Tour de France Leader Martin Out After Collarbone-Breaking Crash

Updated on
Germany's Tony Martin, wearing the overall leader's yellow jersey, lies on the road with a broken collar bone after crashing in the last kilometers of the sixth stage of the Tour de France cycling race over 191.5 kilometers (119 miles) with start in Abbeville and finish in Le Havre, France, Thursday, July 9, 2015.

Germany's Tony Martin, wearing the overall leader's yellow jersey, lies on the road with a broken collar bone after crashing in the last kilometers of the sixth stage of the Tour de France cycling race over 191.5 kilometers (119 miles) with start in Abbeville and finish in Le Havre, France, Thursday, July 9, 2015.

Photographer: Stephane Mantey/AP Photo

Tour de France leader Tony Martin quit the race after breaking his collarbone in a crash near the end of the sixth stage and being helped across the line by teammates.

His squad, Etixx-QuickStep, confirmed that he broke the bone when he came off his bike, and his exit was announced on the Tour’s website. He’s the second yellow jersey-wearing rider to leave after a crash, with Fabian Cancellera dropping out Monday after a pileup that involved more than a dozen cyclists.

Martin’s crash also brought down half a dozen other riders including defending champion Vincenzo Nibali and Movistar’s Nairo Quintana, another contender to win the race. Martin, a time-trial specialist who wasn’t seen as a threat to win the 21-stage race, appeared to veer into another rider and topple of his bike. Pedaling slowly, three of his teammates helped him to the end of the stage.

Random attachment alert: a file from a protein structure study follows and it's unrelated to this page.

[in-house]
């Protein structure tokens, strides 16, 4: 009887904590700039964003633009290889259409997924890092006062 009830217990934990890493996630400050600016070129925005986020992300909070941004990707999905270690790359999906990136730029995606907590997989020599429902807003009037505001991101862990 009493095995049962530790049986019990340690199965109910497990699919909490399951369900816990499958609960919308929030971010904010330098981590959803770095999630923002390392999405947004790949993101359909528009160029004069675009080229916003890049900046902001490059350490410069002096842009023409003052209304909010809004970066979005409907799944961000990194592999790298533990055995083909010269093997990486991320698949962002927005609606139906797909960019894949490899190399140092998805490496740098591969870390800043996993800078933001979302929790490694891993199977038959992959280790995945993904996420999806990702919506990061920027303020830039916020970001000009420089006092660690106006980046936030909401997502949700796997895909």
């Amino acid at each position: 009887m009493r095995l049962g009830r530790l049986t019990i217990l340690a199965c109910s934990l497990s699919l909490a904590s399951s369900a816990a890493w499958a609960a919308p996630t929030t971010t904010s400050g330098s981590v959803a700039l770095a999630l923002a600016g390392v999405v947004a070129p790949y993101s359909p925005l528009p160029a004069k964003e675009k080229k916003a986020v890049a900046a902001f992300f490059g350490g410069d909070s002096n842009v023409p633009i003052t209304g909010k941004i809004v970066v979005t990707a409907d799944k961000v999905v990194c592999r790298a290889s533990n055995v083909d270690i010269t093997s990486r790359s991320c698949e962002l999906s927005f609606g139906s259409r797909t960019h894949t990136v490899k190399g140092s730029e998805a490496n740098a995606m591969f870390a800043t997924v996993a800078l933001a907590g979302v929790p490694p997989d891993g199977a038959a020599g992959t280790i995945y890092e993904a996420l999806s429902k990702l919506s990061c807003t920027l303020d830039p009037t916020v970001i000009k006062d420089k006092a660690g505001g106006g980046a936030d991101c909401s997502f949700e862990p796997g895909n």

The accident happened after riders covered all but one of 119 miles along the Normandy coastline from Abbeville to Le Havre in sunny weather. As Martin nursed his injury, his teammate Zdenek Stybar won the stage in a late solo breakaway.

Because the accident happened within the last two miles, the race standings weren’t affected. Martin preserved a 12-second lead over 2013 winner Chris Froome. American Tejay van Garderen stayed 13 seconds further back in third.

Alberto Contador of Tinkoff-Saxo is 48 seconds behind Martin in eighth, and Astana’s Nibali is 1 minute, 50 seconds off the pace. Movistar’s Quintana is another 18 seconds further back.

Daniel Teklehaimanot, from the east African nation of Eritrea, took the polka-dot jersey worn by the top mountain climber after he was the first over a small climb 18 miles from the end. He gave a thumbs-up sign to the camera after reaching the summit.

Teklehaimanot, who took the jersey from Spain’s Joaquim Rodriguez, was part of a three-man breakaway that led the field for most of the five-hour ride. He rides for South Africa’s MTN-Qhubeka team, the first African team to compete at the Tour.

The first major mountain climbs in the Pyrenees start next week.

Before it's here, it's on the Bloomberg Terminal. LEARN MORE